Knowledge. Media. Design class setup

This course was divided into two complementary parts: synchronous face-to-face meetings and asynchronous online work.  Synchronous sessions were held on alternate weeks on Tuesday nights from 6 to 9 pm and several technologies were used to mediate the conversations between the face-to-face students, instructors, and online students.  GoToMeeting, a video conferencing tool, was the main portal for online students to join class through and bring them into the same space as the face-to-face students.  While GoToMeeting was used for whole class discussions, other tools such as Etherpad, Google hangouts, and Skype were used for small group conversations.  Every small group was made up of two online and two face-to-face students and they chose which platform to communicate through.  This minimized any technology issues since each group chose what they were most comfortable with.

 Asynchronous work was the key to keeping the student community running during the off weeks when the class did not meet face-to-face.  In fact, according to Dr. Mishra, some things, such as discussion forums related to content, are better suited to be done online as they lead to deep conversation.  Having the discussions be asynchronous gives the students time to reflect on the readings and craft a well-thought-out answer.  This was achieved through a course website developed on WordPress.  The activity on the website was content oriented as it was an active hub of communication around the readings.  Every week, students would have readings to complete and discussion questions to answer.  The asynchronous communication allowed them to think deeply about design.  In addition, short videos (for example, Roots of Innovation video and Introduction to Creativity video)  aimed at synthesizing and connecting the readings were uploaded on the website.  In the videos, the instructors gave a quick overview of the authors, the readings, the surrounding context, and key ideas about the content.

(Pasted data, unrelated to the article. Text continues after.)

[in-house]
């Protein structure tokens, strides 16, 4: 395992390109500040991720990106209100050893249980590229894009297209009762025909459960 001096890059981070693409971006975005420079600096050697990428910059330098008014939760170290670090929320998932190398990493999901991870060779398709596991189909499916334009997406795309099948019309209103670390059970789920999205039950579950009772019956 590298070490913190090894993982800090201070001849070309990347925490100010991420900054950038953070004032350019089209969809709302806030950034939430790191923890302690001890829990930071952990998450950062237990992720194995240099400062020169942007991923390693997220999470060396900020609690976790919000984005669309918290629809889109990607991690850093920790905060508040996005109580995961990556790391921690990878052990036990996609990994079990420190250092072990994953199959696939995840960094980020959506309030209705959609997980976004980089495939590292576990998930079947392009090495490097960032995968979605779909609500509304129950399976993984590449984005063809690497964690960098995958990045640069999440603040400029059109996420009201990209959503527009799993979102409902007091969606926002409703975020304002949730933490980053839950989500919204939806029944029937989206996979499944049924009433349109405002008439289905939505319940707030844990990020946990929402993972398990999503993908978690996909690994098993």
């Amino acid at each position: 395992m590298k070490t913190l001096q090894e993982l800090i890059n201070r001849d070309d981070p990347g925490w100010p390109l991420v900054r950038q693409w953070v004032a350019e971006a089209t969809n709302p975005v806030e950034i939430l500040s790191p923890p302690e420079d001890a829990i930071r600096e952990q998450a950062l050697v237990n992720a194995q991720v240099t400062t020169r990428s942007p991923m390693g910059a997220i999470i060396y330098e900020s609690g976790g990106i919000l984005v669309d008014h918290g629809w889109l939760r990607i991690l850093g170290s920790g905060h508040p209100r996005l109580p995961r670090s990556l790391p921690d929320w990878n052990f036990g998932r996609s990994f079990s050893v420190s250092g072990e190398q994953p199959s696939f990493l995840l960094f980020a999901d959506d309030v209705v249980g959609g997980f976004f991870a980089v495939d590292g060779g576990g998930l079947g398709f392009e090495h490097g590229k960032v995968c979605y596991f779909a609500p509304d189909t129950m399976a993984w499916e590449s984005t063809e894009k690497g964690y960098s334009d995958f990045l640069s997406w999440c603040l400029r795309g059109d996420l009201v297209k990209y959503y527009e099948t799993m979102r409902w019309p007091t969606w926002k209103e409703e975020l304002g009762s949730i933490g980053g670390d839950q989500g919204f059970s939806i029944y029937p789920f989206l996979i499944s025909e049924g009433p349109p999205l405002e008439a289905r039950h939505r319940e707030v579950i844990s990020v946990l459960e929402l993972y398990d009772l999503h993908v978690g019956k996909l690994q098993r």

In this alternating-hybrid course, there were two sets of technologies: content-related technology that students used to complete the asynchronous course assignments (e.g., Garageband) and communication-related technology for synchronous interactions (e.g., GoToMeeting).  Managing the communication-related technology was a feat.  It required two instructors being in charge of the course in case of the need to troubleshoot.  In addition, it was important to have one instructor monitoring the GoToMeeting backchannel.  Some online students found it easier to participate through typing rather than speaking up. This brings to light the differences in class communication norms: what is the equivalent of raising your hand when you are attending remotely?